Ideas from 'From Supervenience to Superdupervenience' by Terence Horgan [1993], by Theme Structure

[found in 'Mind' (ed/tr -) [- ,]].

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7. Existence / C. Structure of Existence / 5. Supervenience / b. Types of supervenience
'Superdupervenience' is supervenience that has a robustly materialistic explanation
                        Full Idea: The idea of a ontological supervenience that is robustly explainable in a materialistically explainable way I hereby dub 'superdupervenience'.
                        From: Terence Horgan (From Supervenience to Superdupervenience [1993], §4)
                        A reaction: [He credits William Lycan with the actual word] His assumption prior to this introduction is that mere supervenience just adds a new mystery. I take supervenience to be an observation of 'tracking', which presumably needs to be explained.
'Global' supervenience is facts tracking varying physical facts in every possible world
                        Full Idea: The idea of 'global supervenience' is standardly expressed as 'there are no two physically possible worlds which are exactly alike in all physical respects but different in some other respect'.
                        From: Terence Horgan (From Supervenience to Superdupervenience [1993], §5)
                        A reaction: [Jaegwon Kim is the source of this concept] The 'local' view will be that they do indeed track, but they could, in principle, come apart. A zombie might be a case of them possibly coming apart. Zombies are silly.
7. Existence / C. Structure of Existence / 5. Supervenience / c. Significance of supervenience
Don't just observe supervenience - explain it!
                        Full Idea: Although the task of explaining supervenience has been little appreciated and little discussed in the philosophical literature, it is time for that to change.
                        From: Terence Horgan (From Supervenience to Superdupervenience [1993], §8)
                        A reaction: I would offer a strong addition to this: be absolutely sure that you are dealing with two distinct things in the supervenience relationship, before you waste time trying to explain how they relate to one another.
7. Existence / D. Theories of Reality / 5. Physicalism
Materialism requires that physics be causally complete
                        Full Idea: Any broadly materialistic metaphysical position needs to claim that physics is causally complete.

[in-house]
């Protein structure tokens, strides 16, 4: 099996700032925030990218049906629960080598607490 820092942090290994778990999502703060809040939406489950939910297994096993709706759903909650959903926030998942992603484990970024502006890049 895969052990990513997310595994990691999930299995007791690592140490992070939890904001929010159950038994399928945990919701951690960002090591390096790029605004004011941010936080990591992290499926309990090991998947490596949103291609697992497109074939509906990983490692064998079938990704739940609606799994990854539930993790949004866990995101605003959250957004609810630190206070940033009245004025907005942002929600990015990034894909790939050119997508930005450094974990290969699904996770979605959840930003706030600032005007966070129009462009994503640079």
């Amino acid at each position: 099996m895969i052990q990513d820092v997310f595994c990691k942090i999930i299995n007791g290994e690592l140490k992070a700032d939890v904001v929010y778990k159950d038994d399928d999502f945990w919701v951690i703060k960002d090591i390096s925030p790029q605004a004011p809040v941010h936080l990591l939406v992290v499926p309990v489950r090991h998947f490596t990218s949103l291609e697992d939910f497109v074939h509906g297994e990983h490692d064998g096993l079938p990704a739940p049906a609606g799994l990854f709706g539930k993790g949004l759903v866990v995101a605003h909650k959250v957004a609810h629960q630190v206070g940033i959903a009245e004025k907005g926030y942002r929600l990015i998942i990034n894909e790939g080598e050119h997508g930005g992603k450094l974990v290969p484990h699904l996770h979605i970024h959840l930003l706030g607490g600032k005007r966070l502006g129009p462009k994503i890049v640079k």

From: Terence Horgan (From Supervenience to Superdupervenience [1993], §6)
                        A reaction: Since 'physics' is a human creation, I presume he means that physical reality is causally complete. The interaction problem that faced Descartes seems crucial - how could something utterly non-physical effect a physical change?
Physicalism needs more than global supervenience on the physical
                        Full Idea: Global supervenience seems too weak to capture the physical facts determining all the facts. …There could be two spatio-temporal regions alike in all physical respects, but different in some intrinsic non-physical respect.
                        From: Terence Horgan (From Supervenience to Superdupervenience [1993], §5)
                        A reaction: I.e. there might be two physically identical regions, but one contains angels and the other doesn't (so the extra fact isn't tracking the physical facts). Physicalism I take to be the simple denial of the angels. Supervenience is an explanandum.
14. Science / B. Scientific Theories / 3. Instrumentalism
Instrumentalism normally says some discourse is useful, but not genuinely true
                        Full Idea: Instrumentalist views typically attribute utility to the given body of discourse, but deny that it expresses genuine truths.
                        From: Terence Horgan (From Supervenience to Superdupervenience [1993], §8)
                        A reaction: To me it is obvious to ask why anything could have a high level of utility (especially in accounts of the external physical world) without being true. Falsehoods may sometimes (though I doubt it) be handy in human life, but useful in chemistry…?